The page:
I want to introduce to you a series of posts that will focus on stories of people of faith. You will be familiar with some of the names, like Noah and Abel and Enoch, while other biblical characters will be less renowned, like the Widow of Zarephath, who still have important stories to tell.
But before we begin, I need to remind you of something important: the purpose of their stories is not to give you heroes to emulate, but rather to point you to a Person in whom your faith should reside.
You see, these men and women aren’t memorable because they had faith; there’s nothing special about the EXISTENCE of their faith. Rather, these individuals are memorable because they found an immoveable and eternal LOCATION for their faith – the God of the universe.
As I’ve written many times before, it’s impossible to exist as a human being and not have faith. Every man, woman and child is born a philosopher and a theologian, organizing their life by a faith-based worldview that determines their thoughts, desires, words and actions. Even if their theology boldly declares, “There is no God!” and their lifestyle is defined by carefree autonomy, they still exist by faith – a belief that there is no God and no eternal consequence for their behavior.
You may have heard me say this before, but it’s worth repeating again: I’m deeply persuaded that many Christians, myself included, have a big gap in the middle of our gospel theology.
Let me break it down and then apply it in a fresh way:
I think we have a strong understanding of the theology of gospel past – meaning, we trust deeply in the historical sacrifice of Jesus which paid the penalty for our sins.
I also think that we have a strong understanding of the theology of gospel future – meaning, we trust eagerly in the eternal promise of heaven that’s coming.
But there’s something missing in the middle. We either don’t understand, or fail to embrace, the theology of the “now-ism” of the gospel. In other words, we don’t take full advantage of all the benefits of the work of Christ today.
In this post, I want to briefly outline 7 gospel promises that are offered to us right here, right now. It’s my hope that you would save this link or print off the post and come back to these promises regularly!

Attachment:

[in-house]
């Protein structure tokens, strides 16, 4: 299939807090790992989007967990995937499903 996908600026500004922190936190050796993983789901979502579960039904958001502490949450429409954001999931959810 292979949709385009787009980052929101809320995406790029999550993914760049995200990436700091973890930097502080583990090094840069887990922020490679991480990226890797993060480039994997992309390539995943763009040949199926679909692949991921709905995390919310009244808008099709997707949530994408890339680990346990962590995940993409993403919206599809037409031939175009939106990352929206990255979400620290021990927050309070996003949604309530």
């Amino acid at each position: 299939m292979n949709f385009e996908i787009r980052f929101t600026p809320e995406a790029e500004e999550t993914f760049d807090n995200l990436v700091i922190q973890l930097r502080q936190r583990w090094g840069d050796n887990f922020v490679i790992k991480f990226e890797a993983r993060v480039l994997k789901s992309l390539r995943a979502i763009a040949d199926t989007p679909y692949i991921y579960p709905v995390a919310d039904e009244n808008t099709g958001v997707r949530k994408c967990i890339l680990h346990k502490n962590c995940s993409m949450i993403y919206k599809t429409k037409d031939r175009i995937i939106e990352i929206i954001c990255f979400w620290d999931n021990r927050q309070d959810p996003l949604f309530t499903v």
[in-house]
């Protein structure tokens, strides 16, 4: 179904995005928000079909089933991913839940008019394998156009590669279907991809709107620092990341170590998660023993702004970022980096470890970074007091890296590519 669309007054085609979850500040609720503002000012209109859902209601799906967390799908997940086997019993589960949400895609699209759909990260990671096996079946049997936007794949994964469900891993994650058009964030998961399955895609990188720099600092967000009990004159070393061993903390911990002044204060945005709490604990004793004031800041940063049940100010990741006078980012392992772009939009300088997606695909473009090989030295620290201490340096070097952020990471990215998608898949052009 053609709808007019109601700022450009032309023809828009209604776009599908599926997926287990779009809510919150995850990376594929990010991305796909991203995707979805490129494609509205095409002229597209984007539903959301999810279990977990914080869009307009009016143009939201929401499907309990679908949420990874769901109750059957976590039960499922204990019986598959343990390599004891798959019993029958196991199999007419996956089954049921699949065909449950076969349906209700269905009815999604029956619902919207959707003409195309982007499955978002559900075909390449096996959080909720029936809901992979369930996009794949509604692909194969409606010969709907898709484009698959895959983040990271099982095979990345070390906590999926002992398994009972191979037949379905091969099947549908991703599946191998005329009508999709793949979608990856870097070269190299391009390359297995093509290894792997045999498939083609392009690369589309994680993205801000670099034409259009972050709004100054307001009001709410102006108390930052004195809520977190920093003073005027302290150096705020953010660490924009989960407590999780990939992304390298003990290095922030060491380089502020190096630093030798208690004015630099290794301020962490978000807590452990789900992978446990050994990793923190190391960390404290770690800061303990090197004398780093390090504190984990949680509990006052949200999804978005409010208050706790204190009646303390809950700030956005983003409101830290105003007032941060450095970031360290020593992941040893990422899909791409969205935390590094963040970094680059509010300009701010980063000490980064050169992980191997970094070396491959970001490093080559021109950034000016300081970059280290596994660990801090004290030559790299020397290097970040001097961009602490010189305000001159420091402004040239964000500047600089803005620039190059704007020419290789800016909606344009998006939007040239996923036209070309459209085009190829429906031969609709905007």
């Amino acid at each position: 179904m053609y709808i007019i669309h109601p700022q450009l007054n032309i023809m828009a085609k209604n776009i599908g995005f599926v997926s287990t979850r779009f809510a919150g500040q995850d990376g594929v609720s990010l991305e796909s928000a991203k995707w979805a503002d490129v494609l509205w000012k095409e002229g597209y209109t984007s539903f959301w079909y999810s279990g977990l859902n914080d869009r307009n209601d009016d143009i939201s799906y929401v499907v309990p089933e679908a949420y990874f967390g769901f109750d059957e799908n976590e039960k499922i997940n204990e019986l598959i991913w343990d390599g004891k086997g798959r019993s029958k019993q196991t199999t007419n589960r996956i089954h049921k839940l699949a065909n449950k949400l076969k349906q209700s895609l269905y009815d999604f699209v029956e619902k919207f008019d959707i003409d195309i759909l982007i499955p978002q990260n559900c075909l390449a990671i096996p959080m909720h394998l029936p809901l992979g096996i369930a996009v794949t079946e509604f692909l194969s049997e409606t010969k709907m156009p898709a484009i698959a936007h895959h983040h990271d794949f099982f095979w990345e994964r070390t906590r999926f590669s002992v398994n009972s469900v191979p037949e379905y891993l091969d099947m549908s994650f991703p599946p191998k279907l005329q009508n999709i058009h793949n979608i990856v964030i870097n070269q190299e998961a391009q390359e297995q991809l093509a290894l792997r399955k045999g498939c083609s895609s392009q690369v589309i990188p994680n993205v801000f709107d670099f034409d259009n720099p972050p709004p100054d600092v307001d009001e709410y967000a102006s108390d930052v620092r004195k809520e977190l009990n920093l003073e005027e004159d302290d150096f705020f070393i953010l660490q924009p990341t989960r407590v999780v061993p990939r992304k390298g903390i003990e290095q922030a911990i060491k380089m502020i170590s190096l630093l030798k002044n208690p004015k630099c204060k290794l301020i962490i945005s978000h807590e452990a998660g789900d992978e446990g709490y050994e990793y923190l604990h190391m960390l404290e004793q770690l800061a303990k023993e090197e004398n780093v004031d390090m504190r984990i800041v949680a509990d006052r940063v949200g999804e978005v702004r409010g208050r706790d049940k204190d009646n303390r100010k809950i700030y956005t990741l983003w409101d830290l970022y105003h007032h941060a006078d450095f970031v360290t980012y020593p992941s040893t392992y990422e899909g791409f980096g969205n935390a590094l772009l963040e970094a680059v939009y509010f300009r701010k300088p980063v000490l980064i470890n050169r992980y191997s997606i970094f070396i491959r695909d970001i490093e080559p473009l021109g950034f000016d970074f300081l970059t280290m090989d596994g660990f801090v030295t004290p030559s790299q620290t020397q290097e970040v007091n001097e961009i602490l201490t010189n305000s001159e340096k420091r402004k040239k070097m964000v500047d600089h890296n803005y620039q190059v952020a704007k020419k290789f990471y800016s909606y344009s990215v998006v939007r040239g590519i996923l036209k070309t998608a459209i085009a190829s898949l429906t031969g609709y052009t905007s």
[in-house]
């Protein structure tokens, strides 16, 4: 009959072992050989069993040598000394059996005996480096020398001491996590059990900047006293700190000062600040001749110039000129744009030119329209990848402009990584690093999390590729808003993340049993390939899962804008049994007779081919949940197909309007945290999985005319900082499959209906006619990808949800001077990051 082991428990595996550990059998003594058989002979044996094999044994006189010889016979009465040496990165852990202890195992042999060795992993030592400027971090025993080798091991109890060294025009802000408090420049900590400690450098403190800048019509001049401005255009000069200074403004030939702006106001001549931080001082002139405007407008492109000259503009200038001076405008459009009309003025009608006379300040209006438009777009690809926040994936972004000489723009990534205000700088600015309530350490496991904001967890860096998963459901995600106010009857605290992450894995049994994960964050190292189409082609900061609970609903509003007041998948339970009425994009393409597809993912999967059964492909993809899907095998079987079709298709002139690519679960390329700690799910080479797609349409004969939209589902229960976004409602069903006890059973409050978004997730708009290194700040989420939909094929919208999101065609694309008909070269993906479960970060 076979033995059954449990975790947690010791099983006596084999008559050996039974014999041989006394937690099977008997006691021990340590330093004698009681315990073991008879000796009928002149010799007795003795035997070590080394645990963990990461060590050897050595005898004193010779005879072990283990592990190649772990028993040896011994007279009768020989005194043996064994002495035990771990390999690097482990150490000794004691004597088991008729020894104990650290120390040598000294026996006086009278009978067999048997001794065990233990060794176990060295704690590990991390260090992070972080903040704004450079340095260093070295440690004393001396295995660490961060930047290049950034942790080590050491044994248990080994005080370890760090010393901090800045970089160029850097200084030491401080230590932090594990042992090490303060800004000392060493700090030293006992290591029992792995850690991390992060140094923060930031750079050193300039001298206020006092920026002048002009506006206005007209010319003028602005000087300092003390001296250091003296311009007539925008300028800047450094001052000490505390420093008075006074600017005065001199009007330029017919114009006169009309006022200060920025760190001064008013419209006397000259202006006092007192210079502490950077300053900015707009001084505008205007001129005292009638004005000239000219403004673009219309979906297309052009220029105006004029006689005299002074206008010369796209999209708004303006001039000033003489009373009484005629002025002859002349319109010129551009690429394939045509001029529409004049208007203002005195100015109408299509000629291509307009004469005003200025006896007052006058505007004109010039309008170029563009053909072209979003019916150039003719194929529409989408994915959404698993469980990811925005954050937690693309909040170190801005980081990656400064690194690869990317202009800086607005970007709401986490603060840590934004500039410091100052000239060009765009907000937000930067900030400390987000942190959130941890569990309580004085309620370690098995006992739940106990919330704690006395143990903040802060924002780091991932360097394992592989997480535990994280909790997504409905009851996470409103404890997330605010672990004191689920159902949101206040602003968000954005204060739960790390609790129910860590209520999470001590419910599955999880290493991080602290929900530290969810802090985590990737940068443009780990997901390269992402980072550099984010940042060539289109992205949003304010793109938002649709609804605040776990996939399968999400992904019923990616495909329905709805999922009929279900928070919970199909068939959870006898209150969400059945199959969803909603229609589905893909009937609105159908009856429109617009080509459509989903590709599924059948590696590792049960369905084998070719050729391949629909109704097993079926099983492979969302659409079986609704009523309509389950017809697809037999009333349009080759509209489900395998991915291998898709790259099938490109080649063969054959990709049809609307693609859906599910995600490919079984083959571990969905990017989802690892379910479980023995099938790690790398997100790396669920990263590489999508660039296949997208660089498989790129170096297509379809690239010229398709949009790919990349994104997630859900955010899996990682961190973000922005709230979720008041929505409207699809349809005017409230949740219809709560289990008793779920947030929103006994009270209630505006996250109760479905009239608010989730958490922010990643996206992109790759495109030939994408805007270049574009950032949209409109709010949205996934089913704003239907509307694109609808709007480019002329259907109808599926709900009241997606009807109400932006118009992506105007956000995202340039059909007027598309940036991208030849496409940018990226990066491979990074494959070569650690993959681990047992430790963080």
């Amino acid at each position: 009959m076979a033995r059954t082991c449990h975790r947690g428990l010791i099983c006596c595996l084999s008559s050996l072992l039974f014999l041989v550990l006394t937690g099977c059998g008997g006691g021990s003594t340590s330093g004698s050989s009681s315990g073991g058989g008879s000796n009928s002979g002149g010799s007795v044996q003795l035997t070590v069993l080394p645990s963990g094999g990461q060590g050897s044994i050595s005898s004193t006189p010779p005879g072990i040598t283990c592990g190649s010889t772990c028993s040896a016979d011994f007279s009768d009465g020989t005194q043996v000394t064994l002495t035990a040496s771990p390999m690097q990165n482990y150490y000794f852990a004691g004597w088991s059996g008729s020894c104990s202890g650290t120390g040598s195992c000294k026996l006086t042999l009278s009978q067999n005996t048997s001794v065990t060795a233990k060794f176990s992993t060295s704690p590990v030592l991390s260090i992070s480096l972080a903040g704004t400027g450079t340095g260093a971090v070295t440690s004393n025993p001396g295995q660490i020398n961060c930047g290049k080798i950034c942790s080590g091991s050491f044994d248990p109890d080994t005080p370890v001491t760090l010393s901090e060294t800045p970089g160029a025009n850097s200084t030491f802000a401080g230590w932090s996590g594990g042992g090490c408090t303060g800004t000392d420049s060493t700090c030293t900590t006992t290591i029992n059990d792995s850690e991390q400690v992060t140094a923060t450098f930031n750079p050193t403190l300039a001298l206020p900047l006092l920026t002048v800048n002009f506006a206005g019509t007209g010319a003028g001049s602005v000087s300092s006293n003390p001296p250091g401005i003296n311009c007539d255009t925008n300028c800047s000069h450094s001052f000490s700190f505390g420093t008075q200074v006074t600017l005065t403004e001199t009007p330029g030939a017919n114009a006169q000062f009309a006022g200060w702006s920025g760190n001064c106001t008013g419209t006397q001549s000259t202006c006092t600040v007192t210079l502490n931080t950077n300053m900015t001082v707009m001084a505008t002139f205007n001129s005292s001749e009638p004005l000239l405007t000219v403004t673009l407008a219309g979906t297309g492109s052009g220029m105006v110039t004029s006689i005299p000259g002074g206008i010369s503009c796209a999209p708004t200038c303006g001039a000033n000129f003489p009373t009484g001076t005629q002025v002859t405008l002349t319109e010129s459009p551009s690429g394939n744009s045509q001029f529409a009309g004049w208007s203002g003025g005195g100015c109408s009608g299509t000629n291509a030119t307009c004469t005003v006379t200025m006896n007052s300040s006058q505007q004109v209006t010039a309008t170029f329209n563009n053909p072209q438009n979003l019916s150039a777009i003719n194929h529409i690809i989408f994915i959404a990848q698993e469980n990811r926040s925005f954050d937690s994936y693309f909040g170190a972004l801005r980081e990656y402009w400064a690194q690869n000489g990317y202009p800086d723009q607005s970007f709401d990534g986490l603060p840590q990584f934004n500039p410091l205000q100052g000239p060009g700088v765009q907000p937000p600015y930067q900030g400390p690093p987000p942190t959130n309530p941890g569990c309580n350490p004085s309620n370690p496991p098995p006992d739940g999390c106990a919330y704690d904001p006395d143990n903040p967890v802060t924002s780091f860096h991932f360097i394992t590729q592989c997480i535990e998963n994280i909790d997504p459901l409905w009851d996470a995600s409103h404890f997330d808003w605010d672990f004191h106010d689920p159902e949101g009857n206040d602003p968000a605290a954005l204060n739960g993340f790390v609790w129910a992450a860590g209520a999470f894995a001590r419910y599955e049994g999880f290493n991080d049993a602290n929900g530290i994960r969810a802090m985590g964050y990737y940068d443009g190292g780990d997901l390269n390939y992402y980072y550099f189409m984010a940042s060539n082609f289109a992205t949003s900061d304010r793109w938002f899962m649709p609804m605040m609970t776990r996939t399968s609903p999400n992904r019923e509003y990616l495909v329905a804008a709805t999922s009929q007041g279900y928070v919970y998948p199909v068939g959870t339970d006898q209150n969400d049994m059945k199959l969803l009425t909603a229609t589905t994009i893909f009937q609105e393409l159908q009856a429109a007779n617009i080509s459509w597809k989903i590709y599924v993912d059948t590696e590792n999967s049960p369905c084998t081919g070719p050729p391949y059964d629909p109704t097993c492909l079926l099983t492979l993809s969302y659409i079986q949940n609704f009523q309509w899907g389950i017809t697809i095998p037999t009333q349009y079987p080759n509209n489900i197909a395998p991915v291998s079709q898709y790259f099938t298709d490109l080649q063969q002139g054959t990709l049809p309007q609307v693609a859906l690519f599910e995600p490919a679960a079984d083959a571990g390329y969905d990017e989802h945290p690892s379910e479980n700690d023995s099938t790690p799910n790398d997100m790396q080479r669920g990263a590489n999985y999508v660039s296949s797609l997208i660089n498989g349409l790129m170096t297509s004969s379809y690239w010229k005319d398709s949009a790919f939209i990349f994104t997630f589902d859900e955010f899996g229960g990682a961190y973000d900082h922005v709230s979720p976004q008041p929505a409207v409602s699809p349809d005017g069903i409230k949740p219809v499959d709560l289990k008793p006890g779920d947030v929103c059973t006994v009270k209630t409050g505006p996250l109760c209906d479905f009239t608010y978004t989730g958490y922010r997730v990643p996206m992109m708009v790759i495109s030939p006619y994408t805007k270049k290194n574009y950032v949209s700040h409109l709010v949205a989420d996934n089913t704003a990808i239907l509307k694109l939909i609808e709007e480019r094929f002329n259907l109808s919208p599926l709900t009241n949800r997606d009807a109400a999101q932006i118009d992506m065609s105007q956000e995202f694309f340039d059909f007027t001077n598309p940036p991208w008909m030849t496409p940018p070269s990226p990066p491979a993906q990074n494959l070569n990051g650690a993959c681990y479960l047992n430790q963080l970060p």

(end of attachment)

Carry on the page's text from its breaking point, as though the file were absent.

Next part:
1. The Gospel Promises Forgiveness Today
Even though we believe in the sacrifice of Jesus, we don’t fully embrace his forgiveness today. Many of us carry around our sins in a metaphorical backpack of regret, bruising our spiritual shoulders and breaking the back of our faith.
Two Very Different Approaches to Sin
Since sin is deeper than bad behavior, trying to do better isn’t a solution. Only grace that changes the heart can rescue us.
There is a difference between a person in whom disappointment leads to self-reformation and someone in whom grief leads to heartfelt confession. I think that we often confuse the two.
The first person believes in personal strength and the possibility of self-rescue, while the second has given up on his own righteousness and cries out for the help of another. One gets up in the morning and tells himself that he’ll do better today, but the other starts the day with a plea for grace. One targets a change in behavior, and the other confesses to a wandering heart. One assesses that he has the power for personal change, while the other knows that he needs to be given strength for the battle. One has to hold on to the possibility of personal reformation, but the other has abandoned that hope and therefore runs to God for help.
Self-reliant personal reformation and the penance that follows is the polar opposite of heartfelt confession with the repentance that follows. People who acknowledge that what they’ve done is wrong and then immediately lay out plans to do better unwittingly deny what the gospel of Jesus Christ says about them, how real change takes place, and where help can be found.